A young prince is happy. The young prince sees his uncle kill his father and take the throne, as well as the young prince’s mum. The young prince goes into exile, becoming a true warrior along the way. The now grown prince comes back and takes revenge on his uncle. The tale of Hamlet/The Lion King remains one of the most prominent cultural touchstones of our age, and film establishment darling Robert Eggers has decided he wants to put his stamp on it. So, we now have The Northman, a two-ish hour epic that has an entire PhD thesis of research behind it.
For a film where lots happens, The Northman has the laconic, lazy pacing of a Roberto Bolaño short, but without the charm. Perhaps this is just because the story is so deeply embedded in our popular consciousness that the viewer is just waiting for the next major plot point instead of paying attention to the painstaking detail Eggers is famous for. Or, perhaps, it’s just not that good a film – unless you’re the sort of person who bases their opinions of films entirely on what the industry thinks is innovative and interesting. On the bright side, you at least get to see a bunch of attractive, half-naked people and some excellent gore. Plus, as is tradition, Willem Dafoe gets his butt out.
While the performances are as good as the limited script allows (especially from Nicole Kidman, who plays the not-so-helpless queen), something about The Northman simply doesn’t ever kick into gear. The stakes are there, the battle scenes are excellently choreographed, and the atmosphere the film creates is one of unease, as Eggers undoubtedly would have wanted. But the problem is there is no thrust; one gets the feeling the director would be an excellent curator of LARP events, but on the big screen his passion and knowledge simply doesn’t translate to engagement.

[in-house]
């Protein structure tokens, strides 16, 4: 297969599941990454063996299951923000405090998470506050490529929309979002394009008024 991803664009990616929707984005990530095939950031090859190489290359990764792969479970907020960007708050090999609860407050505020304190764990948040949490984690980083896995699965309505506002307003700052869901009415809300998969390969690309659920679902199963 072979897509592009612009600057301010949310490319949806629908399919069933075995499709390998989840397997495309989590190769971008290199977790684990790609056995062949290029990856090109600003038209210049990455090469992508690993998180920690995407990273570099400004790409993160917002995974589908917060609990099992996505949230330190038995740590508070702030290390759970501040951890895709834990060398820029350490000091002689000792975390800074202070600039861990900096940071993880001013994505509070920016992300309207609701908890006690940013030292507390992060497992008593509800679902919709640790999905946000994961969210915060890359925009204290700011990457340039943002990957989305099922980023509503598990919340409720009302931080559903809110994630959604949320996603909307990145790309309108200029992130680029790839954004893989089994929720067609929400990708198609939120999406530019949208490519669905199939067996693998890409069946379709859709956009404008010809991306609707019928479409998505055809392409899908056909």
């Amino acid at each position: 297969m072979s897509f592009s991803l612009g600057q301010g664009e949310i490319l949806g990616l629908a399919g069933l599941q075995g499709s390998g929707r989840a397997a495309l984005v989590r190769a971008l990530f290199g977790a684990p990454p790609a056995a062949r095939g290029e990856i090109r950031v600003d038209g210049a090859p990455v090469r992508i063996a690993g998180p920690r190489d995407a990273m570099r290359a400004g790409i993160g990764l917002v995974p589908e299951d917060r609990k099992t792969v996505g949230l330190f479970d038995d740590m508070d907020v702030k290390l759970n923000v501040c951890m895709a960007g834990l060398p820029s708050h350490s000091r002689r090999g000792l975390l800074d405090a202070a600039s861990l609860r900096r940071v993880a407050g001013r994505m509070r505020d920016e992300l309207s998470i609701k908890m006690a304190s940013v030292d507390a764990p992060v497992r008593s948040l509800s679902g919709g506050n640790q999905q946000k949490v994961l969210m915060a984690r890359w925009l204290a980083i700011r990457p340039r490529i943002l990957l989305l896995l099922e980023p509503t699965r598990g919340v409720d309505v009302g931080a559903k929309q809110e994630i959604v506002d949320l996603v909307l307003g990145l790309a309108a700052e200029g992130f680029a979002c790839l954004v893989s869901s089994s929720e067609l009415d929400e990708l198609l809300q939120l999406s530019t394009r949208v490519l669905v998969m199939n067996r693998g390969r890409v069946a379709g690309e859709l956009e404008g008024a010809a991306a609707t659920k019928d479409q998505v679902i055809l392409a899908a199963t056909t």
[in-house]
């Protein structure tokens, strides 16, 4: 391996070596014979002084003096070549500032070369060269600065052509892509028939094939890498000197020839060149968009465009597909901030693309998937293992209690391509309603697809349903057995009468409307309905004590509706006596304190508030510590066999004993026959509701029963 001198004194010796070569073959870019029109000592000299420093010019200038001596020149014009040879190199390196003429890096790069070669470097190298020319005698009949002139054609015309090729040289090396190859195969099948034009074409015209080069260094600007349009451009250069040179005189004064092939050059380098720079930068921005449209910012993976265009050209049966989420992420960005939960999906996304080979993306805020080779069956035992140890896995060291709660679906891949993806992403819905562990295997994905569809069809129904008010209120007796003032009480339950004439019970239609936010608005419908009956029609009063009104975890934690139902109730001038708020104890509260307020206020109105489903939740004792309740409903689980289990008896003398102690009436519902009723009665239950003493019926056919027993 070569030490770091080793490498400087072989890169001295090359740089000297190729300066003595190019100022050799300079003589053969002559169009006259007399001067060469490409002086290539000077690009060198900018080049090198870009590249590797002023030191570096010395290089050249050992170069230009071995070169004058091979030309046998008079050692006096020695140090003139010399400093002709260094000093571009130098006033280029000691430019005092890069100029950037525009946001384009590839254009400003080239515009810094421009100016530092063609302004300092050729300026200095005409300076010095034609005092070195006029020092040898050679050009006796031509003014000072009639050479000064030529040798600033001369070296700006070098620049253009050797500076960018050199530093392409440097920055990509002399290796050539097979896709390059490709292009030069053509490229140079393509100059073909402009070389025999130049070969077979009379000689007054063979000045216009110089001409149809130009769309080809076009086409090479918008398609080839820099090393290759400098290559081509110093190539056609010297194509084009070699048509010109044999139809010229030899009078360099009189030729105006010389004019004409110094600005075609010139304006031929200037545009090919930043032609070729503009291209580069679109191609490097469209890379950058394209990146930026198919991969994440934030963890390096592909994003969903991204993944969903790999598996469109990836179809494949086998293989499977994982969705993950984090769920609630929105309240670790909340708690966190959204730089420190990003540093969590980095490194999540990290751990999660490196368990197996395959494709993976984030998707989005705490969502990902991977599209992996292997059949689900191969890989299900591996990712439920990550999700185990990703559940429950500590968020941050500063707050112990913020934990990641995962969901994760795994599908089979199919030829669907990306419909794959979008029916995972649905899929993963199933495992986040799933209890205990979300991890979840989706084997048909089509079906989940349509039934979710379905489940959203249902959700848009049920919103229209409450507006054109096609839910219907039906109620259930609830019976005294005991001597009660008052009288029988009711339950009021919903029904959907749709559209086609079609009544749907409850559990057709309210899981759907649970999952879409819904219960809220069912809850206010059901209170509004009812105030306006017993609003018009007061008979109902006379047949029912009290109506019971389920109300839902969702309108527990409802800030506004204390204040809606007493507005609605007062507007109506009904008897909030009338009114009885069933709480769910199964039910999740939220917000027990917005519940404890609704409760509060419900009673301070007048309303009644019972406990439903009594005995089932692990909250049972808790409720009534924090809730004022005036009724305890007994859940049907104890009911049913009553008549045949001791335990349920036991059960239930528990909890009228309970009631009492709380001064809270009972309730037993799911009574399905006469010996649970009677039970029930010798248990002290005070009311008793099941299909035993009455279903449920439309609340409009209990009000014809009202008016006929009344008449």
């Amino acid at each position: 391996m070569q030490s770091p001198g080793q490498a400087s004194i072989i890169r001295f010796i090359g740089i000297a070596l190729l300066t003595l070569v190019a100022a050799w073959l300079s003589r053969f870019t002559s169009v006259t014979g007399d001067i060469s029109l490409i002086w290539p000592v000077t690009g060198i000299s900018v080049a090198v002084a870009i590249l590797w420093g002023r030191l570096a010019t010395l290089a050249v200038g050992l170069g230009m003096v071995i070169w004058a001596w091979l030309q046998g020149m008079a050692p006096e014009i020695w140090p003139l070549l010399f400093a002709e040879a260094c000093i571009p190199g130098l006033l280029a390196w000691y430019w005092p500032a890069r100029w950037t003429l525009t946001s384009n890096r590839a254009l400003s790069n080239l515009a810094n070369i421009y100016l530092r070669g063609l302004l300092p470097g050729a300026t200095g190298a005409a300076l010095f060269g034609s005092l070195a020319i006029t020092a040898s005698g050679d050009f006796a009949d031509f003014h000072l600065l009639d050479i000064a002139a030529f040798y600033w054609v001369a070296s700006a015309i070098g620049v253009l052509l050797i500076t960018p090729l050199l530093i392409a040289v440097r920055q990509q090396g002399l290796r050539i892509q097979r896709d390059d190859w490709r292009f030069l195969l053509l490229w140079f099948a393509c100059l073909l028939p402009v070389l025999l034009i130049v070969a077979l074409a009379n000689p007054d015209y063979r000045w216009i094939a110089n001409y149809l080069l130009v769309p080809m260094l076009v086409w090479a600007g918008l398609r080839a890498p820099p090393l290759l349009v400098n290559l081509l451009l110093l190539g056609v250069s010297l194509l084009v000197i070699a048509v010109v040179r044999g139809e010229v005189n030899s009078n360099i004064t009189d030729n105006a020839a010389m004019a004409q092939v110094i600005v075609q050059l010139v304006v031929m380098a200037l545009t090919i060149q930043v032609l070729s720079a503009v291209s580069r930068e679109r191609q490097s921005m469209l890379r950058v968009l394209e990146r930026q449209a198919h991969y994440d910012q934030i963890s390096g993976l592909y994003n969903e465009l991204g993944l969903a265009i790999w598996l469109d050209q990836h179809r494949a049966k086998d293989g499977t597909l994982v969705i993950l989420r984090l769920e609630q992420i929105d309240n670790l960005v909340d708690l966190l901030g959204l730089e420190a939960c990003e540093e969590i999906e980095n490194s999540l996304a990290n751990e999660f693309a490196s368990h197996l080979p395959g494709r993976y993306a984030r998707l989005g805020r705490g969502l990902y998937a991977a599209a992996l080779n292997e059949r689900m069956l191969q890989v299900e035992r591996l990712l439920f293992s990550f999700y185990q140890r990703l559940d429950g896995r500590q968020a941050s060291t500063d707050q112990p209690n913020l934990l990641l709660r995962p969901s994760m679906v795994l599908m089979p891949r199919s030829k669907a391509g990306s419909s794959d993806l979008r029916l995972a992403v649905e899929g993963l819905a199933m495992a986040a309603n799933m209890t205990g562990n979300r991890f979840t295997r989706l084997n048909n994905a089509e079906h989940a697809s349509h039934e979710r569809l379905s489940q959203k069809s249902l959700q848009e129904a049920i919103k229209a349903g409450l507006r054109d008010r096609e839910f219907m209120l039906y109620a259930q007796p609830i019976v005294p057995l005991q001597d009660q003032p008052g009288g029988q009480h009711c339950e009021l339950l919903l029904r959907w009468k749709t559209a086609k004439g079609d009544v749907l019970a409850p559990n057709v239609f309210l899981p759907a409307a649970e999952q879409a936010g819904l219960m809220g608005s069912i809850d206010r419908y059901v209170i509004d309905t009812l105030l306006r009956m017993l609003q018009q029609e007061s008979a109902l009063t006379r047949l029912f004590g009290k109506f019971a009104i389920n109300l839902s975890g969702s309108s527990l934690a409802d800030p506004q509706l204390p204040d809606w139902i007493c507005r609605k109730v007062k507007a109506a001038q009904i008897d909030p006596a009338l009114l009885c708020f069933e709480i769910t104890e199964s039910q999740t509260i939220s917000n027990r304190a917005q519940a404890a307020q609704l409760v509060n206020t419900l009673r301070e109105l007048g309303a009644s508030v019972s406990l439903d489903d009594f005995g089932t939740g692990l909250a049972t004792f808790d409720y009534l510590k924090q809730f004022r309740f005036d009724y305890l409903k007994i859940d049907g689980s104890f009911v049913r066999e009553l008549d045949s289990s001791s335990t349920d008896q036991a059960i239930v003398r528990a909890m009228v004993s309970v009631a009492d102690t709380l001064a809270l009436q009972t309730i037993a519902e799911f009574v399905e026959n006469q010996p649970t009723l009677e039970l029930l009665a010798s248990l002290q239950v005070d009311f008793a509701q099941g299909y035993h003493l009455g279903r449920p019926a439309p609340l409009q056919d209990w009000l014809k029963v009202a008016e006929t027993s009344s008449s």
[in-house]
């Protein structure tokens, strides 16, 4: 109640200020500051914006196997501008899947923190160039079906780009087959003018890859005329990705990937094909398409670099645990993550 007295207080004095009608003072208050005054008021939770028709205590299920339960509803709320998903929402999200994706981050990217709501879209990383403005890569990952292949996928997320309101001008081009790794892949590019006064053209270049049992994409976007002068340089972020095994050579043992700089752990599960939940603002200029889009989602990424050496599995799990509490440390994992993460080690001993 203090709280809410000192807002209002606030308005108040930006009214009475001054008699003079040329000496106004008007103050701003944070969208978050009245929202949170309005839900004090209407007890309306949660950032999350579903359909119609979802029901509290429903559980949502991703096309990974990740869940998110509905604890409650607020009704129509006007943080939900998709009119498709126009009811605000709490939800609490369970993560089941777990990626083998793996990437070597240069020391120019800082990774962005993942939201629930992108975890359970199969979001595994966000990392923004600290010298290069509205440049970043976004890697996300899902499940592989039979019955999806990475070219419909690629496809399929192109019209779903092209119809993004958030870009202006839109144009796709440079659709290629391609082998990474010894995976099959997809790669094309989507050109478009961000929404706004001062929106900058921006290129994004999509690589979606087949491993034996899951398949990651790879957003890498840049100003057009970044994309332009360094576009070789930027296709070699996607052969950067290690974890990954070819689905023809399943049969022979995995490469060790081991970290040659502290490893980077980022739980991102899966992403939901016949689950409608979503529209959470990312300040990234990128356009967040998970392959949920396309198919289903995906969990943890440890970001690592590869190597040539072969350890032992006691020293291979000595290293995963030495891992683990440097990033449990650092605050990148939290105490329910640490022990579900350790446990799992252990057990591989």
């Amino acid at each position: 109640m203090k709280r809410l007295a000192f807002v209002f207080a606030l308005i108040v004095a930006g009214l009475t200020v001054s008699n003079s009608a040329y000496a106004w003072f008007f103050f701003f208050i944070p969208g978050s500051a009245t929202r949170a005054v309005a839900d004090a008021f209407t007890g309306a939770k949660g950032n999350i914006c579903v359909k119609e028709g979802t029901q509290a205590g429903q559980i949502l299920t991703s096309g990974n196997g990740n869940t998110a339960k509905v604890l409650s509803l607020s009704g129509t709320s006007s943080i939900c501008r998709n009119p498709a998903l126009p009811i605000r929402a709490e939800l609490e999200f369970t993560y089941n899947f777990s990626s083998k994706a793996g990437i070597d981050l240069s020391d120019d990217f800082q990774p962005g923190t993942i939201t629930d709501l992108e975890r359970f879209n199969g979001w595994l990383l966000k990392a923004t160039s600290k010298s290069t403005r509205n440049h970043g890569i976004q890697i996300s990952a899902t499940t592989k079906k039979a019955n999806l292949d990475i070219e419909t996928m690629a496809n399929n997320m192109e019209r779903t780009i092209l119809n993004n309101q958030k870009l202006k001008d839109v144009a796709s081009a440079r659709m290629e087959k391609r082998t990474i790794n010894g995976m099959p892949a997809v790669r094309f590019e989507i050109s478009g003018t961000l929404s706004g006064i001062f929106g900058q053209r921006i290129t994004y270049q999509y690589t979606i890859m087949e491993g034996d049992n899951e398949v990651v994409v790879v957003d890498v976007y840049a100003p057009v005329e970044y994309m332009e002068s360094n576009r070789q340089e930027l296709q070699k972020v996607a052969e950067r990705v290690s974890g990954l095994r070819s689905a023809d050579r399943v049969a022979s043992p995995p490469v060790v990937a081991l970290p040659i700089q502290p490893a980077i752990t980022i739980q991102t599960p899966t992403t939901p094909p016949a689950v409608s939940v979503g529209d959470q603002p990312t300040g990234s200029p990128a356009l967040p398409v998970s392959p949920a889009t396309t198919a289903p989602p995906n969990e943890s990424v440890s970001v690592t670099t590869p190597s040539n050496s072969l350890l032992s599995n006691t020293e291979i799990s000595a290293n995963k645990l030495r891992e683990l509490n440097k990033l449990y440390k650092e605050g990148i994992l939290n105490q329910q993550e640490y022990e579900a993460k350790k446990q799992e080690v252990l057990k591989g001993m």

The film itself isn’t bad, per se, but considering the hype around it, it’s hard not to be disappointed. Compared to Eggers’s iconic The Witch, it’s nowhere near as intriguing. And while his follow-up The Lighthouse was incredibly try-hard, at least it was just that: trying to be something unique. The Northman isn’t dull, but doesn’t invoke the same sense of anticipation that epics do, nor does it entertain like a good ol’ fashioned blockbuster. It’s sort of like a punk band trying to retain their edge despite the members living in mansions and receiving honours from the Queen.
Eggers clearly considers himself an auteur (itself a problematic concept, considering films require creative inputs from actors, writers, set designers, etc.), and there’s no doubt he’s imparted his style on the movie. It’s a truly beautiful two-or-so hours of film, even with the body parts flying everywhere. And it’s clear a lot of thought has gone into nearly every aspect of it. But the problem is it’s just not very watchable. Sure, when the credits started rolling I didn’t feel like I’d wasted my time, and I was glad to have seen it on a big screen, but this is definitely not a movie I will ever watch again. I doubt anybody who’s honest with themselves about The Northman will disagree.
Sandeep is a writer based in London. He recently completed his Masters in Creative Writing at the University of Edinburgh and was longlisted for the Alpine Fellowship Writing Prize 2021. He loves all kinds of beer, from cheap lagers to stouts so dark they would fight for Sauron.